By Ron Main
When I left Khe Sanh in July 68, I
threw my flak jacket into a crate that we had for damaged and
worn out 782 gear. A week later, and back on Okinawa, and on
my way home, I saw the crate in the VMGR 152 supply warehouse.
I stood over the crate looking at all those torn and red clay
stained flak jackets and web gear and the smell of Khe Sanh.
I dug through the crate, kicking up
a cloud of red dust, and found my flak jacket, and helmet. I
took the torn helmet cover, and my flak jacket, put them into
my sea bag, and they came home with me. Both sat in the rear
corner of my garage on Long Island, New York for 20 years.
When I moved to Colorado in the mid 80s, I left them with my
Aunt. She put them in her garage. When I came back to Long
Island for a visit, I wanted to take them back to Colorado.
But I learned that my chronically neat grandfather (Pop), who
I loved dearly, had thrown out my flak jacket. I asked him
why.? He said, " Why do we need that filthy old thing around.
" I pictured my flak jacket sitting in a pile of garbage on
the curb and it broke my heart. I don't think " normal people
" get it. They often mean well. But they just don't connect
with what so many things we feel. Anyway. My cousin, hid my
helmet cover so Pop couldn't get to it. He gave it to me and I
took it back to Colorado. It sat in my closet for years.
In 2003 my niece went to Vietnam as
part of a campus at sea semester in college. My sister Diane
went to meet her in Saigon. I gave Diane my helmet cover and
told her to take it back to Vietnam and bury it somewhere.
Naturally she wasn't going anywhere near Khe Sanh, but I told
her that was OK. Just bury it back in the soil of that country
where it belonged. She took the helmet cover, and when she was
somewhere in the Mekong Delta, a honey farmer buried it with a
little ceremony in his family plot. You can't make this stuff
Here's where it get interesting...
When at Khe Sanh, all my gear got torn up by incoming one day
in mid March. I couldn't find my helmet. So I went to a pile
of discarded gear near Charlie Med, and got another helmet
that had been worn by a marine who had been either wounded or
killed. He'd written on the brown side of the cover: " You
haven't really lived until you've faced death.. Khe Sanh 68. "
Knowing that he might be dead, I couldn't look at it. So, I
turned the cover over and put the green side on (didn't stay
green for long.) Well, at the last minute before my helmet
cover got buried, my sister saw the Khe Sanh inscription. She
cut that piece off, and took it back to me. All of the rest of
the cover is now back " in country."
I've been writing screenplays for
years, and in 2003 I was at the Austin Film Festival with
Kelly, a very pretty friend of mine who also writes
screenplays. We were both quarter finalists at the fest
competition. Her husband John is a movie accountant and he
works on all of the big Hollywood movies. At the fest, she
introduced me to screenwriter Bill Broyles, who she met on the
set of " Castaway " when John was working on that movie. Being
both former marines (Bill was a platoon leader with 26th
Marines in 69) Bill said he was writing a screenplay for Tom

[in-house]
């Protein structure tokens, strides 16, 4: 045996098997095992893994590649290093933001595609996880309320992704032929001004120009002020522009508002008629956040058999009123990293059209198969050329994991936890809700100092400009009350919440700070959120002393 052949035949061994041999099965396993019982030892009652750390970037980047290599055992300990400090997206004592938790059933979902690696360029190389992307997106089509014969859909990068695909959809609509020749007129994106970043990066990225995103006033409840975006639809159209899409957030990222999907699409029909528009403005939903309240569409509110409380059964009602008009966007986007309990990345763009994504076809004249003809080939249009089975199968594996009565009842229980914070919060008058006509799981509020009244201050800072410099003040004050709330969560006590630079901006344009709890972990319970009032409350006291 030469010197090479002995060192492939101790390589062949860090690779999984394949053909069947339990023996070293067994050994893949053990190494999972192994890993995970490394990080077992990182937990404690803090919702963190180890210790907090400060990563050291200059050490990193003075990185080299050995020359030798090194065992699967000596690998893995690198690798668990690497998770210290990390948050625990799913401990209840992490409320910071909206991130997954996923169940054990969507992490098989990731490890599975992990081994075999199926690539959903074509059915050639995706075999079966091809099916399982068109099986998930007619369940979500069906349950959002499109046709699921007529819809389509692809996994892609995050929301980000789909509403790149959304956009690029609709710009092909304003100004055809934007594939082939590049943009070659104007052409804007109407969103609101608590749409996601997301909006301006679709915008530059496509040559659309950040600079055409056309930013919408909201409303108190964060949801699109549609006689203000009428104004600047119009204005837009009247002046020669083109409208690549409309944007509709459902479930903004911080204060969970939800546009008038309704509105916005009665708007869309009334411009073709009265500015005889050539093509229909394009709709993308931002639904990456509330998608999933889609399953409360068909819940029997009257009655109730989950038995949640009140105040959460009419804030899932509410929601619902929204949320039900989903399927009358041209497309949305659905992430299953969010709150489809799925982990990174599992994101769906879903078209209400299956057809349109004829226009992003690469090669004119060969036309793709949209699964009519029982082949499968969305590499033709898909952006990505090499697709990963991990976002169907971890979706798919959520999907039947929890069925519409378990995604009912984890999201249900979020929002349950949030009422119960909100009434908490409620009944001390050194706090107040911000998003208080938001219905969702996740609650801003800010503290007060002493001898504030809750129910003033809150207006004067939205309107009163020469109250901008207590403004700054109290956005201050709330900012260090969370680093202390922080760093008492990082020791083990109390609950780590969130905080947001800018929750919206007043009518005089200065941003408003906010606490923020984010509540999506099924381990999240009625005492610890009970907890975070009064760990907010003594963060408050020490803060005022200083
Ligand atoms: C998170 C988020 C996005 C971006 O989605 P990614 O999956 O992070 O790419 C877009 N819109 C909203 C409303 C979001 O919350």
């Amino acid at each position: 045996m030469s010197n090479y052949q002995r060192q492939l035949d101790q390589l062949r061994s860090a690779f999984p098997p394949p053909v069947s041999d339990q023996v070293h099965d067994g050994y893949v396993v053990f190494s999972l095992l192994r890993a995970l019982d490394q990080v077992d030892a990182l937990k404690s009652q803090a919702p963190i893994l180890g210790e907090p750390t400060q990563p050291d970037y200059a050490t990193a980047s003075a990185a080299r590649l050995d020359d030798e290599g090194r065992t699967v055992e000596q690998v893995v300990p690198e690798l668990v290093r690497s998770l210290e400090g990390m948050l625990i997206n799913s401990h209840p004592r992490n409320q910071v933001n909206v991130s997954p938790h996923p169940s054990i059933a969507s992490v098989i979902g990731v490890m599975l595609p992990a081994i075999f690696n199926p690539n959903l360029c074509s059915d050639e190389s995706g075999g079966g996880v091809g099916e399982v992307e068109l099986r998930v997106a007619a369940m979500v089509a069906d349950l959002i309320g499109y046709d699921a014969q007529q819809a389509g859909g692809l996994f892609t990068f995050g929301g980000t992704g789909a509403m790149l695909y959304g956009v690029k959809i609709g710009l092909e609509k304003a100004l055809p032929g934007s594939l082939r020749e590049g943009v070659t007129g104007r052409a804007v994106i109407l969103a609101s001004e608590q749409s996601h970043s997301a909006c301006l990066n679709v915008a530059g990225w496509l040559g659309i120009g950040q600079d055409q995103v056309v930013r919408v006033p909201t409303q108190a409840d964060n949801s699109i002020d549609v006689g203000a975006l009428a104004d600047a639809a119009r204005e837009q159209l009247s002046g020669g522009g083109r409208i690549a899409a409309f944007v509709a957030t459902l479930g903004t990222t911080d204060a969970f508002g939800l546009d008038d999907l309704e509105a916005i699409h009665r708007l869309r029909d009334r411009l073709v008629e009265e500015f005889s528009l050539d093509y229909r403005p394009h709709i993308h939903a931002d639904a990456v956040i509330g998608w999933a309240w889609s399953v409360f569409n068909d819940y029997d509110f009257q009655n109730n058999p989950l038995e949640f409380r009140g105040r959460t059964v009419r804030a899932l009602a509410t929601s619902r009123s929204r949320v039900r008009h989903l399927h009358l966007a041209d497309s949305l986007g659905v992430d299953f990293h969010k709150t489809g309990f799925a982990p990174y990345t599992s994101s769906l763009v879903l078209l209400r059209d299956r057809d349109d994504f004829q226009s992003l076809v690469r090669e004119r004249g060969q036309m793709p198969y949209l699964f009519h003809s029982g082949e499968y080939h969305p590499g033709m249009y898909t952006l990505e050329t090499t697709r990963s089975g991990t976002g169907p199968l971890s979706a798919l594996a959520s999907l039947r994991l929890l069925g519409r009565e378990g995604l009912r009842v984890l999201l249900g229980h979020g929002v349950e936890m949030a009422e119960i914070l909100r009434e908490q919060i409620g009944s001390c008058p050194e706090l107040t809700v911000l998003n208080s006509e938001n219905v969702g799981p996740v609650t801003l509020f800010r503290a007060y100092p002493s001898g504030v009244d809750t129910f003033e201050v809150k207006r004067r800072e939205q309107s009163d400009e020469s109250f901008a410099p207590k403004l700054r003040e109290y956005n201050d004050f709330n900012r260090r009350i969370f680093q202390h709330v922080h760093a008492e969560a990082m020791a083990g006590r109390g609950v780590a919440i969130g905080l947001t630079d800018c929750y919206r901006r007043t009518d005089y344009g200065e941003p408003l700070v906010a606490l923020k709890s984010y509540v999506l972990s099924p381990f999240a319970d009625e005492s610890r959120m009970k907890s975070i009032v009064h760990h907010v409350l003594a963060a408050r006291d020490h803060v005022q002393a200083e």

Hanks about a chaplain at Khe Sanh. I said, " Do you mean
Chaplain Stubbe..? " His eyes lit up and he said: " You were
at Khe Sanh.. I want to talk with you.." Bill, me, and he and
Kelly's mutual writing coach were supposed to meet for lunch,
but Kelly and I went to the wrong restaurant. I never saw Bill
In 2005 I asked Kelly how Bill was
doing. She said he was very down because the studio Fox 2000
didn't want to make a depressing movie about Khe Sanh because
the younger audience wouldn't be able to relate to it. I sent
Kelly the piece of my helmet cover with the Khe Sanh
inscription to give Bill encouragement. When she opened it
Kelly said it smelled, but she would send it to Bill anyway.
When Bill received the helmet cover at his home in Wyoming, he
became very emotional. He told Tom Hanks about it, and
director Ed Zwick (Courage Under Fire, Glory, Blood Diamond,
etc) who was to direct the Khe Sanh movie. Bill told Kelly to
tell me, that little piece of the helmet cover is now their "
battle flag " to someday get their Chaplain Stubbe movie made.
Because of this, last year I made
Bill, Tom, and Ed, Associate Members of KSV. I often think of
that marine whose helmet I wore, who wrote: " You haven't
really lived until you've faced death.. Khe Sanh 68 " Wherever
he is, or whoever he was, he has not been forgotten. Should he
be alive and a KSV member, and happens to read this posting,
he'll remember writing those heart felt words on his helmet
cover, that now speak so eloquently for all of us on this
Memorial Day Weekend. I have to thank my little sister Diane
for seeing the profound message in his words, and bringing
that little piece of the helmet cover back, to continue its
journey. Perhaps it's because in July 68 when she was 17, and
I was again back at Khe Sanh, she went to visit my friend
Ronny Vivona (G 2/26) at the Philly Navy hospital 7th floor "
white lie ward " after Ronny lost his legs on hill 700. She
told me only recently how the sight of seeing so many torn and
suffering young marines her own has never left her, and how it
was something a young girl shouldn't have seen. Perhaps she
became one of us that day. Perhaps she knows the true meaning
and message of our " old junk."
Very Best to all of you on this
Memorial Day.. Good to be alive...